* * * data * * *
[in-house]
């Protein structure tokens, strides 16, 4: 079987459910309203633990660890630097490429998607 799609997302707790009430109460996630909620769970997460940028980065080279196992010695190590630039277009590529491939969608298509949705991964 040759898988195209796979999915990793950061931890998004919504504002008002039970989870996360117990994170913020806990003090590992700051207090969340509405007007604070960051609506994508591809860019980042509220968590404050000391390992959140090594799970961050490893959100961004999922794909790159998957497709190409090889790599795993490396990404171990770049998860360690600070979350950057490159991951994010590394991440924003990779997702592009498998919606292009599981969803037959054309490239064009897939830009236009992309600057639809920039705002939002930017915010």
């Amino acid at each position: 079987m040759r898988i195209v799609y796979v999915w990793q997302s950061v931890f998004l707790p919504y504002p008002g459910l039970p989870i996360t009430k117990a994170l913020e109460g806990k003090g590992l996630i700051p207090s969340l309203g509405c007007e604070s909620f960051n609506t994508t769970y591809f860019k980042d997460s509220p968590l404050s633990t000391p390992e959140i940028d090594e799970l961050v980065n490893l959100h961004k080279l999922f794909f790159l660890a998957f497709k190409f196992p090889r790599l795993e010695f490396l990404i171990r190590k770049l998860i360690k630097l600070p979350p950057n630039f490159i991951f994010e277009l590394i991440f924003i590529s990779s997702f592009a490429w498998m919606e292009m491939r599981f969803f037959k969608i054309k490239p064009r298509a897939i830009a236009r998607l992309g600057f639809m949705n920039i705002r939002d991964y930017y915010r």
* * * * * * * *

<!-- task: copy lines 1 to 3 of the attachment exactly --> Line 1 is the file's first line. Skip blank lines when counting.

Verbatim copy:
[in-house]
């Protein structure tokens, strides 16, 4: 079987459910309203633990660890630097490429998607 799609997302707790009430109460996630909620769970997460940028980065080279196992010695190590630039277009590529491939969608298509949705991964 040759898988195209796979999915990793950061931890998004919504504002008002039970989870996360117990994170913020806990003090590992700051207090969340509405007007604070960051609506994508591809860019980042509220968590404050000391390992959140090594799970961050490893959100961004999922794909790159998957497709190409090889790599795993490396990404171990770049998860360690600070979350950057490159991951994010590394991440924003990779997702592009498998919606292009599981969803037959054309490239064009897939830009236009992309600057639809920039705002939002930017915010």
């Amino acid at each position: 079987m040759r898988i195209v799609y796979v999915w990793q997302s950061v931890f998004l707790p919504y504002p008002g459910l039970p989870i996360t009430k117990a994170l913020e109460g806990k003090g590992l996630i700051p207090s969340l309203g509405c007007e604070s909620f960051n609506t994508t769970y591809f860019k980042d997460s509220p968590l404050s633990t000391p390992e959140i940028d090594e799970l961050v980065n490893l959100h961004k080279l999922f794909f790159l660890a998957f497709k190409f196992p090889r790599l795993e010695f490396l990404i171990r190590k770049l998860i360690k630097l600070p979350p950057n630039f490159i991951f994010e277009l590394i991440f924003i590529s990779s997702f592009a490429w498998m919606e292009m491939r599981f969803f037959k969608i054309k490239p064009r298509a897939i830009a236009r998607l992309g600057f639809m949705n920039i705002r939002d991964y930017y915010r």